Like the Rolo complaint, Plaintiffs' Amended Complaint sets forth a general scheme in detail but provides few details of the circumstances of how they were defrauded. It explains in great detail the overall scheme to entice "purchasers, " "customers," and "consumers" to buy properties at inflated values. However, the details of the overall scheme present a stark contrast to the details provided regarding the harm suffered by Plaintiffs. The Complaint alleges that the Silverstein's responded to a "Why Rent" advertisement featured in the New York Post sometime early in 1994, visited some defendant's office in Tannersville Pennsylvania in the first quarter of 1994, were contacted by the Percudani Defendants, were shown homes by the Percudani Defendants, somebody represented that their home was worth $145,425 even though the defendants knew this was not true, and somebody prevented them from accessing the home during construction. Thus, the Amended Complaint does not specify the individuals that met with the Silversteins, the company these individuals represented, the date of these meetings, who misrepresented the value of the homes, or the content of the print advertisement to which they responded. In identifying with whom the Silversteins met, it alleges that they were shown homes by the "Percudani defendants." This lacks the requisite specificity. The "Percudani Defendants" consists of two individuals and three corporate entities. (Amend. Compl.¶ 13). Thus, it is impossible to discern who made the misrepresentations to Plaintiffs or even who met with them. "[I]n a case involving multiple defendants, such as the one before us, 'the complaint should inform each defendant of the nature of his alleged participation in the fraud.'" Vicom, Inc., v. Harbridge Merchant Services, Inc., 20 F.3d 771, 777-78 (7th Cir. 1994) (citation omitted); see also Saporito v. Combustion Engineering Inc., 843 F.2d 666, 675 (3d Cir. 1988) (dismissing a RICO complaint based on wire fraud because it did not identify who made the misrepresentations to whom). A complaint that "lumps" together numerous defendants does not provide sufficient notice of which defendants allegedly made the misrepresentations. Vicom, 20 F.3d at 778 (7th Cir. 1994). Accordingly, we will dismiss the RICO claims in Counts I and II with prejudice.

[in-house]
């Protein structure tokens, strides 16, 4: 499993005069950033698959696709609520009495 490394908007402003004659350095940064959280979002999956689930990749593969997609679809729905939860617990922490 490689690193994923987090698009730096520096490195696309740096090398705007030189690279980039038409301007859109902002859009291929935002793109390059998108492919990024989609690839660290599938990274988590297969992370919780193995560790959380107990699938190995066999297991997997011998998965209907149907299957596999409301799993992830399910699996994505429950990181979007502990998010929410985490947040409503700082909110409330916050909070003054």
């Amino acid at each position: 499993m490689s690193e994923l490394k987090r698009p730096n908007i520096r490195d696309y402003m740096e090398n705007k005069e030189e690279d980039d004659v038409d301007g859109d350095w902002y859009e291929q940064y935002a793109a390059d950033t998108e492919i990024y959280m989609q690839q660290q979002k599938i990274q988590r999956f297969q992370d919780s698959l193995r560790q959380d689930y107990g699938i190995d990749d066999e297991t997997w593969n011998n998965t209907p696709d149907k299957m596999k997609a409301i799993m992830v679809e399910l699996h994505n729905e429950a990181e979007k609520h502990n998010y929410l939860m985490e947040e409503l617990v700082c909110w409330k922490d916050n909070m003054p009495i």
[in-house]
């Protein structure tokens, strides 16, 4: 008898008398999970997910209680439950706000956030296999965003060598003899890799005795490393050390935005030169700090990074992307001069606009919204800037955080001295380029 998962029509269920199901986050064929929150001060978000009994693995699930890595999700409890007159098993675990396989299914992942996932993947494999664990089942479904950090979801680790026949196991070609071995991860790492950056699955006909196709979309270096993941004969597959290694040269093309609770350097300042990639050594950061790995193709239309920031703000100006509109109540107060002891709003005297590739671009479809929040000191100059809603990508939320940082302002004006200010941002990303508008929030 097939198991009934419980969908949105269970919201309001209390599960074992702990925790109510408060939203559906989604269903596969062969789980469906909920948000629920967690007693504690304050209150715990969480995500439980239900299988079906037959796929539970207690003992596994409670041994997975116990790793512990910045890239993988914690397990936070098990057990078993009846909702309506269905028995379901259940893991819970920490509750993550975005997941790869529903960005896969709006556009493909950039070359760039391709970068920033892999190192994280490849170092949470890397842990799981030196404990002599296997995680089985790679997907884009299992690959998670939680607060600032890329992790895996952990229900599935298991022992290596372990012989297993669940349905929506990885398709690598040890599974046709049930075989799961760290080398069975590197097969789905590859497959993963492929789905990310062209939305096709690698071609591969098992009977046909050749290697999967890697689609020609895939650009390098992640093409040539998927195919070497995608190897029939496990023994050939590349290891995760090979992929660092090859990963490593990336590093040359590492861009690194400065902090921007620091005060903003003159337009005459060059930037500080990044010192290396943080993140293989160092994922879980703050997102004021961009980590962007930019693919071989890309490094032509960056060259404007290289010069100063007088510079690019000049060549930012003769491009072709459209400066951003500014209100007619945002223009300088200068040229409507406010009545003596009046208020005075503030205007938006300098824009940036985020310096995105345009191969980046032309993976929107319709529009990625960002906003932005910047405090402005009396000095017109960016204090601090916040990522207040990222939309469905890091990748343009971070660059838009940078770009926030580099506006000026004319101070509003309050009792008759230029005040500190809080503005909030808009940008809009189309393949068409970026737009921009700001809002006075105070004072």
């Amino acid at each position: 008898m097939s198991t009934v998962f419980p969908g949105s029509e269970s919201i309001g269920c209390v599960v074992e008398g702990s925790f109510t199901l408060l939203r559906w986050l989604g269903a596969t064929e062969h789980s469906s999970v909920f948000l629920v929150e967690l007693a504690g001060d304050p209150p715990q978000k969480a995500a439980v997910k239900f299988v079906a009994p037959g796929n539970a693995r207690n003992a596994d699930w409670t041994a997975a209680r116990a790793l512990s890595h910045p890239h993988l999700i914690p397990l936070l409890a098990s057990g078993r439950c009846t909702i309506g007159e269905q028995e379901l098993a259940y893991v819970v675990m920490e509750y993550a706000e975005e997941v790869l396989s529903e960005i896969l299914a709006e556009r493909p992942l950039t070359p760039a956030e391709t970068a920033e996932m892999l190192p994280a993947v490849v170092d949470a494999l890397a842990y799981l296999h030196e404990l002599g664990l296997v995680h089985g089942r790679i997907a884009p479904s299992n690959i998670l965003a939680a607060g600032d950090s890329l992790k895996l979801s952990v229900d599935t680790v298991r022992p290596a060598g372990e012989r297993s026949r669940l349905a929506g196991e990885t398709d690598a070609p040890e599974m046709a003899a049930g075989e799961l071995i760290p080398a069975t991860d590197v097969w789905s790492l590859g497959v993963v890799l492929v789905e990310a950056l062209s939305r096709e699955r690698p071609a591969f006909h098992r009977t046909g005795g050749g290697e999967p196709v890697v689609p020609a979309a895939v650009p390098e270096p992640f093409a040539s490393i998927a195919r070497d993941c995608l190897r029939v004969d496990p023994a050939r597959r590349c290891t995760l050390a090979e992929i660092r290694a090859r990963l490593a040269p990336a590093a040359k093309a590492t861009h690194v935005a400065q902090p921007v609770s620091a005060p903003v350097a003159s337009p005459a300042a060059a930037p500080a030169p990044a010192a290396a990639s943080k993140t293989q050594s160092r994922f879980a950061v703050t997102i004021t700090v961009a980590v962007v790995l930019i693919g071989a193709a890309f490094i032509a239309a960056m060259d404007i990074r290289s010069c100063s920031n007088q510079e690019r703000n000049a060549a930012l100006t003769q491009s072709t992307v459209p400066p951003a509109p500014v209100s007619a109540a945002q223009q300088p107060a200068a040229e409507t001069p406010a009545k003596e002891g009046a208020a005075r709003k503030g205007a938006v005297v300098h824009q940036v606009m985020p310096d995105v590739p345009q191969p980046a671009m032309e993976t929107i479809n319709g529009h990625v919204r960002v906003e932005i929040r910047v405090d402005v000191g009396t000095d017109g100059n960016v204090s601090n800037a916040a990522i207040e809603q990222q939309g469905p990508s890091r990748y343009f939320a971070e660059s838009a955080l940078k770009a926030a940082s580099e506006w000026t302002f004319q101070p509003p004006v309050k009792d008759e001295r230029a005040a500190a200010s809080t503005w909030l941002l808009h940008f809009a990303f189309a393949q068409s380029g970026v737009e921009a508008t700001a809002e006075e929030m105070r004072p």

In addition, because the RICO conspiracy claim against George Miller in Count III is based on the same fraud averments, we will dismiss this Count as well. Count III alleges that Miller conspired to perpetuate the fraudulent scheme by appraising Plaintiff's homes at an inflated value. Plaintiffs, however, provide no detail of the circumstances by which the value of the home was misrepresented to them. Therefore, for the reasons that Plaintiff's RICO claims fail to satisfy Rule 9(b), his RICO conspiracy claim against Miller fails as well.